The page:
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The Best Manager I Ever Had

Booking gigs is a bloody nightmare, and a hugely time-consuming business. Of course, from a fairly young age you’re aware of the concept of managers and the notion that they do all this sort of stuff for you, for a share of the money. Accordingly, the prospect of getting one becomes something of a holy grail to a young band, an answer to all your prayers, and the missing ingredient in the package that will fast track you to fame and fortune once obtained.

The best manager I ever had was a bloke called Daryl. I say best because I actually got something useful out of him (weed). As an actual manager he turned out to be comically awful…

The problem is that as a band you’re so keen to have someone help you out that it’s easy to fall for the charm of people who turn out to be as useful as a chocolate fireplace. We did a rip-roaring show in rural Australia, which is no mean feat for any band that isn’t playing the peculiarly unique brand of Aussie pub rock so loved by country Australia. Daryl approached us after the gig and said he wanted to manage us – he had a management company that booked shows all over the country, mainly in the rural areas (outside of a few massive cities, Australia is populated rather sparsely by any number of small towns, and the country is so big that they’re all in the middle of nowhere). These shows are not exactly glamorous, but they tend to pay ok as many bands simply have no interest in doing them. They’re also not easy to get without good contacts, so a manager who can get you these shows is a useful addition.

We arranged to meet up and Daryl won over any initial scepticism by giving me a large bag of weed for free. Promises were made, a deal was struck, and things looked to have potential. I think he was taking twenty percent of all our performance fees, which was twenty percent of gigs we wouldn’t be playing otherwise, so it seemed an acceptable deal.

We did a few shows around the state, and his partner came along and watched us at one of them. We chatted and all was good, and then the next morning I received a lengthy and unintentionally hilarious email detailing all of the ways we had gone wrong at the show – not least of which was our poor choice of clothing, which was categorically NOT what we were wearing on the poster, which had apparently upset the landlord considerably. In fact it was looking distinctly possible that if I wasn’t careful I may well end up in detention. It seemed rather strange though, to berate us for not bringing the energy of our full band show to a three hour acoustic performance on the patio of a pub on a Sunday lunchtime, and the scolding was even more strange given that we were received well by a crowd that enthusiastically spent their money on our merchandise.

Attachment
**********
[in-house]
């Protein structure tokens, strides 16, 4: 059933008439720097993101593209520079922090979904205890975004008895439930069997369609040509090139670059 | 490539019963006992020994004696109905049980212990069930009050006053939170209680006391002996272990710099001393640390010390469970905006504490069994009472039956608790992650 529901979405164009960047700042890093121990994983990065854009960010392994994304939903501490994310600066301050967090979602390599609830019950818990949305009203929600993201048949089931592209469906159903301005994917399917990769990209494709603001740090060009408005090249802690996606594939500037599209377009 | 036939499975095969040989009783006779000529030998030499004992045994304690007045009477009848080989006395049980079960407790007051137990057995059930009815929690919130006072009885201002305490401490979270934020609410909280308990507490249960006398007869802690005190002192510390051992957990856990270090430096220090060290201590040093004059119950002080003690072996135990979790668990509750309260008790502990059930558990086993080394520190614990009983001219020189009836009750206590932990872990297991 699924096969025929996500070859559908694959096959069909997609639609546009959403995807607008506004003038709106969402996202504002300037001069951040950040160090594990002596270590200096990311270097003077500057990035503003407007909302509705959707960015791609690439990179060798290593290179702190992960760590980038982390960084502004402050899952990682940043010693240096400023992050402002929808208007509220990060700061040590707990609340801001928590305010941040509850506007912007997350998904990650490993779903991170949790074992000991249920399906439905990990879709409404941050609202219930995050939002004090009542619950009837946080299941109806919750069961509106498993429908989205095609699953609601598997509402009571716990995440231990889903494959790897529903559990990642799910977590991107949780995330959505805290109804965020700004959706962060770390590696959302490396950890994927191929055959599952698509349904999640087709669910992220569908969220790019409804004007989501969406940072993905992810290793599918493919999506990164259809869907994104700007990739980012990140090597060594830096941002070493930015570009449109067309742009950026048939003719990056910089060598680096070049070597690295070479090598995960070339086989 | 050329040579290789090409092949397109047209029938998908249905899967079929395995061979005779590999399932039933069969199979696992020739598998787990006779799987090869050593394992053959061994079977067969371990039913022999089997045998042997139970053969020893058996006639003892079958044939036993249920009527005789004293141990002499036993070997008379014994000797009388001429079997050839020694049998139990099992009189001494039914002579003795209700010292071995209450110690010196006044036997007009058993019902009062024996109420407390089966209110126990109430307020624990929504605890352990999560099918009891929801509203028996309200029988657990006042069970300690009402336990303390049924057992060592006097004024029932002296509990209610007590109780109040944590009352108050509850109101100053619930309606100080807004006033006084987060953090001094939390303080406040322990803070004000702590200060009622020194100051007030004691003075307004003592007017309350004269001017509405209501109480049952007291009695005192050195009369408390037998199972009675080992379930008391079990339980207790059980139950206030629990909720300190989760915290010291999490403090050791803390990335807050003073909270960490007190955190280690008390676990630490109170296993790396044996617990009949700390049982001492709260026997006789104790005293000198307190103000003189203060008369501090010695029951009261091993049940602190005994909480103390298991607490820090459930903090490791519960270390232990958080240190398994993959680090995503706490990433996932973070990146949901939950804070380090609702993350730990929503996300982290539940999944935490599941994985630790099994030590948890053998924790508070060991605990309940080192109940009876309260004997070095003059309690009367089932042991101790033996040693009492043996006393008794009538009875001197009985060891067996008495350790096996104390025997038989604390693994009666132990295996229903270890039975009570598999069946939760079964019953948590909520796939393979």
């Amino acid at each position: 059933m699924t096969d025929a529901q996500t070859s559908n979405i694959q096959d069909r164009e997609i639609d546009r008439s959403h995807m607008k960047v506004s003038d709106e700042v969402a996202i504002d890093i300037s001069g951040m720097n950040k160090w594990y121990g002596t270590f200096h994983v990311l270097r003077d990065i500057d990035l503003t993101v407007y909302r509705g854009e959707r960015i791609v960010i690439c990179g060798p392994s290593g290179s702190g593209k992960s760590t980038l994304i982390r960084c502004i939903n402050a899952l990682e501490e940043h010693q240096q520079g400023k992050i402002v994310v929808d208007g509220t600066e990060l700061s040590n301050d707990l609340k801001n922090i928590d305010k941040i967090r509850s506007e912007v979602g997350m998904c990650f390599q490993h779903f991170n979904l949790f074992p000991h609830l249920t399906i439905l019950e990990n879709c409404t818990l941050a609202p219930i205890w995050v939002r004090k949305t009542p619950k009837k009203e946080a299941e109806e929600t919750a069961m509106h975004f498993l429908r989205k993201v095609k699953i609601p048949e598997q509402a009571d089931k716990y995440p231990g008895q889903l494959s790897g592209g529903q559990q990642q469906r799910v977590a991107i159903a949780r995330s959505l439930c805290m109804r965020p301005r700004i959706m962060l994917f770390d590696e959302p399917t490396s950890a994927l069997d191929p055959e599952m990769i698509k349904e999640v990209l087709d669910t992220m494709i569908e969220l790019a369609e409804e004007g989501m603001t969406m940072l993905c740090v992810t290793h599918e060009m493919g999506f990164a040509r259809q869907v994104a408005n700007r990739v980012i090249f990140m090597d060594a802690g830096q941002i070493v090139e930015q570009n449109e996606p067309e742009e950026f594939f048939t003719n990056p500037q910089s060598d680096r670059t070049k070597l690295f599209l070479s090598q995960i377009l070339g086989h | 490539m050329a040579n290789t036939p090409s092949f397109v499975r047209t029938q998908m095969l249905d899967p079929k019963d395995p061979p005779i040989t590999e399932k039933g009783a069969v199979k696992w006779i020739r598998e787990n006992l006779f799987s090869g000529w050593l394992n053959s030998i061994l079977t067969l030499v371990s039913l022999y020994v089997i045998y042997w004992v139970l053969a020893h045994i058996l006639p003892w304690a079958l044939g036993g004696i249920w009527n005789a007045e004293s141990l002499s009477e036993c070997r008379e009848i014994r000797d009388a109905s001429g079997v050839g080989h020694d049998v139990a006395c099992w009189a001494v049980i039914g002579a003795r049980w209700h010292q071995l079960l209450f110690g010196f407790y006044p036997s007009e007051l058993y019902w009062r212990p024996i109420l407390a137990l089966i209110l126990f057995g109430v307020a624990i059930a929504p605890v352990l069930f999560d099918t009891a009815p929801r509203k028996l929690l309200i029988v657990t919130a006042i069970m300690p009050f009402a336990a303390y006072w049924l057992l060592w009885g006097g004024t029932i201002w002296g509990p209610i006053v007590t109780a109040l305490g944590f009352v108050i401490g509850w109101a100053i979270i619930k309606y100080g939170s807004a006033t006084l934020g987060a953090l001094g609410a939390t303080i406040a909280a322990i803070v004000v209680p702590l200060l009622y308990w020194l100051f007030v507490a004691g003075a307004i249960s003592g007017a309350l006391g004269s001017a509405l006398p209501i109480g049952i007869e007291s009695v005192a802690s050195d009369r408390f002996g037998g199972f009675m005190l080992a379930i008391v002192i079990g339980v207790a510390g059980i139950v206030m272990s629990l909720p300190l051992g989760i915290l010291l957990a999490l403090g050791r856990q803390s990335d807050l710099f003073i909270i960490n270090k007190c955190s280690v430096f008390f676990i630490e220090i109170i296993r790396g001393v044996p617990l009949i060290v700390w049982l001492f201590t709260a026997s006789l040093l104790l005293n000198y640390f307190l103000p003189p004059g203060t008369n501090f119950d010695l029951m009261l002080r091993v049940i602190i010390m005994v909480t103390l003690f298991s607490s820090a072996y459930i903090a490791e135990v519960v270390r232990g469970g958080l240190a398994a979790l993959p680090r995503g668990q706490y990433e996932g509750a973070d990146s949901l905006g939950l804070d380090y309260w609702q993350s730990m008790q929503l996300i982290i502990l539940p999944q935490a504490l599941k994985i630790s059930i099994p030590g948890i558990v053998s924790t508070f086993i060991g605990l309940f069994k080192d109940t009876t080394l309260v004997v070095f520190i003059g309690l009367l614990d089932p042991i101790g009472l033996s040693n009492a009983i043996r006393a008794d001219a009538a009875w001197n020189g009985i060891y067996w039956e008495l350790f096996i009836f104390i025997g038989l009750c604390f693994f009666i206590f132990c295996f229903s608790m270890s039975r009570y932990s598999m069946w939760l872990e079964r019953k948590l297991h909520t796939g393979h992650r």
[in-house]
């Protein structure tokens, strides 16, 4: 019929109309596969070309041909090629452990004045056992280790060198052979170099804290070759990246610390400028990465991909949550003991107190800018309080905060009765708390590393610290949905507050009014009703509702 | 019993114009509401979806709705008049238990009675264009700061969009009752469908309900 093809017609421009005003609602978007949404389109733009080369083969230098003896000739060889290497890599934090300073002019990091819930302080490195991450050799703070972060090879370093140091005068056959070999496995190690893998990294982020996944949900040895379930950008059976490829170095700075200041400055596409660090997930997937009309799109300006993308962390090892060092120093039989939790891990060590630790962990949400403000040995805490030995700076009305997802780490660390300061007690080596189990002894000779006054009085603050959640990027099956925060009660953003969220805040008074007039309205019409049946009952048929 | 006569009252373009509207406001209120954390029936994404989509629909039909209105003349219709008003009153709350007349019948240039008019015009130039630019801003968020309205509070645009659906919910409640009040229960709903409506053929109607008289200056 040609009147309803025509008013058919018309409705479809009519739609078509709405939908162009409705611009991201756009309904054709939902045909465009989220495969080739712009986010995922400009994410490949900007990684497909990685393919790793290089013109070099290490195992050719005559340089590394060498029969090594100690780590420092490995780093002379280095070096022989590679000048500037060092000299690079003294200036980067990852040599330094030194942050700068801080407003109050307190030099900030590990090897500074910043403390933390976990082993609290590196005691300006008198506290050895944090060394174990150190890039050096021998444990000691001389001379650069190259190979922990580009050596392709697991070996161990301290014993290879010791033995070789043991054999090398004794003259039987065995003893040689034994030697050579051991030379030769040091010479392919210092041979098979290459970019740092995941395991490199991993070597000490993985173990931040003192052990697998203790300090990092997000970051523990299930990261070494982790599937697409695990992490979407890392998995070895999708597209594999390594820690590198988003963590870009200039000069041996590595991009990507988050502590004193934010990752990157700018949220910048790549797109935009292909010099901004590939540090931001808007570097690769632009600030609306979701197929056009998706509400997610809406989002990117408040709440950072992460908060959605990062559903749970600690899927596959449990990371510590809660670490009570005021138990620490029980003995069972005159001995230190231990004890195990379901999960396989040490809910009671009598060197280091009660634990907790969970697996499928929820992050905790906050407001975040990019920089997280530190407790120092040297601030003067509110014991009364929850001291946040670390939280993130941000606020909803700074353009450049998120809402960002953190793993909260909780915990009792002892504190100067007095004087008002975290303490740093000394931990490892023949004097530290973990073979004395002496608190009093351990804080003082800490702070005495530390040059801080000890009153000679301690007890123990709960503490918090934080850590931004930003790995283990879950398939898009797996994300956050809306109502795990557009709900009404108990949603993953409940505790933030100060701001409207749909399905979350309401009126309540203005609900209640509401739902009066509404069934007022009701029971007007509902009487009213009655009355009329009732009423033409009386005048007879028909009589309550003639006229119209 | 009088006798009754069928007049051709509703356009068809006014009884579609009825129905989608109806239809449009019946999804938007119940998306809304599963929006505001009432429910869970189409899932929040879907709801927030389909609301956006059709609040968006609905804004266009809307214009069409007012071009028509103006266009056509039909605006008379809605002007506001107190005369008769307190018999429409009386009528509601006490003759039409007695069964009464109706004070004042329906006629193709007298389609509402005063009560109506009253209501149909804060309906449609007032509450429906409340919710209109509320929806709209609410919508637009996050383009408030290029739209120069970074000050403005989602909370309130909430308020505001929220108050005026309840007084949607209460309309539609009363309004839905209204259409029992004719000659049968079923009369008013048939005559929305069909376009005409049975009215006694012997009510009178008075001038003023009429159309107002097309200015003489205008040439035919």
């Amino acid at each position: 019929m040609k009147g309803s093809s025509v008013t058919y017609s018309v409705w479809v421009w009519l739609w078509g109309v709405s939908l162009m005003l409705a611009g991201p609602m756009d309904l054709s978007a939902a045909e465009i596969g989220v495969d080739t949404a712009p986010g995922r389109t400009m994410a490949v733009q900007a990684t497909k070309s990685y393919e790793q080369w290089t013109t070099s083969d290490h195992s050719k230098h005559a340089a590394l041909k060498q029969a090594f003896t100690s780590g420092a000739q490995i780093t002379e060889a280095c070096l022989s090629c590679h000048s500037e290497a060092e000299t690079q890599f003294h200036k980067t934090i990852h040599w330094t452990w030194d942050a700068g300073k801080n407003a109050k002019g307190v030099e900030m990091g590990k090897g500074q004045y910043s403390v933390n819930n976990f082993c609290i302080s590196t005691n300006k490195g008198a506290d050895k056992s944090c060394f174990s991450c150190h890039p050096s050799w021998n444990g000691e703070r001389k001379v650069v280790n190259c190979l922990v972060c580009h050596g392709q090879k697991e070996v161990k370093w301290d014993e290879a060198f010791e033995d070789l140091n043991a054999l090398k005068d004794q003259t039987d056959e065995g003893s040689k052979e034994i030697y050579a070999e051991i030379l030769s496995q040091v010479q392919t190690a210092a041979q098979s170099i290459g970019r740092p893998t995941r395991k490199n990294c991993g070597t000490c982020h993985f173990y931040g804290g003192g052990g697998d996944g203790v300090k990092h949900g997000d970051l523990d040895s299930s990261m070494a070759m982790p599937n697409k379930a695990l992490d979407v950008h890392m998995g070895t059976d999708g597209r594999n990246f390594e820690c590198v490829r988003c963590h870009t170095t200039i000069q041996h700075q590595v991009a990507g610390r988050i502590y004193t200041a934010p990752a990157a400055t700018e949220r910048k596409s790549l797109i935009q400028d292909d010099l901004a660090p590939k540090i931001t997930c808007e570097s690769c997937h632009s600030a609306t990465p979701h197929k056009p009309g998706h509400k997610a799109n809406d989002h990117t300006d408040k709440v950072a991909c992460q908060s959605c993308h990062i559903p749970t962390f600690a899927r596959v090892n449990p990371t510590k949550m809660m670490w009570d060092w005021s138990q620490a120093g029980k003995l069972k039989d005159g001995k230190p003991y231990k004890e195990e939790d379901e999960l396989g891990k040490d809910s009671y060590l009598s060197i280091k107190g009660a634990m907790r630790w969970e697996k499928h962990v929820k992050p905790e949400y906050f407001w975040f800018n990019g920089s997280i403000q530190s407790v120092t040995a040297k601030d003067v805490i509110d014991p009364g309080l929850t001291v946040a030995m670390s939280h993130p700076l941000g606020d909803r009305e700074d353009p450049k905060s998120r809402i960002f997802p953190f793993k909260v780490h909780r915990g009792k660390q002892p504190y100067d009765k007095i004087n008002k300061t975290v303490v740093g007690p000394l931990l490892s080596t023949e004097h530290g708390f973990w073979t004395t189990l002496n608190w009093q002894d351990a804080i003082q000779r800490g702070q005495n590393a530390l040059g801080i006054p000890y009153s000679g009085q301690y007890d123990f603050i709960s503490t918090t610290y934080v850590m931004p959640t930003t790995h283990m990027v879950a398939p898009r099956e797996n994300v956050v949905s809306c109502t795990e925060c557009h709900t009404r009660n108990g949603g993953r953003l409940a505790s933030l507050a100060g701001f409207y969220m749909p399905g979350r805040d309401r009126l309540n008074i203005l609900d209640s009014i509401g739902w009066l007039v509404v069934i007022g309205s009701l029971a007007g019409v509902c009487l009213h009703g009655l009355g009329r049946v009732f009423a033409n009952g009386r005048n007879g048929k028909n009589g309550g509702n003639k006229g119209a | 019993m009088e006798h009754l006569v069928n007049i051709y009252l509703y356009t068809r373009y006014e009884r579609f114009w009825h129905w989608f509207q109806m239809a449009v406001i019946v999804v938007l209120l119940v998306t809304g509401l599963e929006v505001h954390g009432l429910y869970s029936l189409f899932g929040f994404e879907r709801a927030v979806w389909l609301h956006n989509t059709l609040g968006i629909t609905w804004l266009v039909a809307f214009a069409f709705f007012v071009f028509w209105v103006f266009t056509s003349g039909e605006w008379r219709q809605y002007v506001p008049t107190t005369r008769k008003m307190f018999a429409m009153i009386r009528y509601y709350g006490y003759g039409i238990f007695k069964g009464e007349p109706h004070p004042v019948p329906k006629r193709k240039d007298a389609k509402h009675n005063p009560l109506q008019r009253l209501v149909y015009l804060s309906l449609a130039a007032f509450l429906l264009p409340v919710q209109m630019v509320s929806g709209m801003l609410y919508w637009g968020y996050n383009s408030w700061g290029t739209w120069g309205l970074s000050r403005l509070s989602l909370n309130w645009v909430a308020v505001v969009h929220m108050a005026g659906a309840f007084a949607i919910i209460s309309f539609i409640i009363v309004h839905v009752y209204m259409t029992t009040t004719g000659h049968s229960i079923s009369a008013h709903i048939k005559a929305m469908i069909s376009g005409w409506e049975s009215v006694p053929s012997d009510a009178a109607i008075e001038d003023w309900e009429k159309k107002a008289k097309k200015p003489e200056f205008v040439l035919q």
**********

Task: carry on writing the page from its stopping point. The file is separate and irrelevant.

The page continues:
This all led to a crisis meeting at which once again a large bag of weed was donated to me on arrival, and Spider and I sat their getting stoned while pretending to listen to Daryl’s grievances against us. Promises were made of thousands of dollars to be invested in the recording of a new album and there was talk of getting us to play Glastonbury as Daryl was a good friend of Michael Eavis, the proprietor of said festival. It was hard to reconcile this level of industry contacts with the guy in front of us who complained about the gig posters we’d supplied him and replaced them with designs of his own – which were basically all your worst colour and font nightmares combined into one and filtered through Microsoft Paint at the wrong resolution. I mean, he actually used the Comic Sans font. Telling him so didn’t endear us to him any further.

But we kept things amicable because hey, thousands of dollars were still being dangled. And then another meeting occurred where we played Daryl some demos of new songs we had lined up and, inevitably, out came the song-writing advice and creative instructions, including the always well-received suggestions for changes to lyrics. Up until this point I had never considered that there was some bullshit simply not worth putting up with, even in exchange for free weed, but it turns out I was very much wrong, and that was the end of that. Well, not quite the end, as Daryl then claimed that we owed him for the weed he’d “given” us. Yeah… good luck with that…

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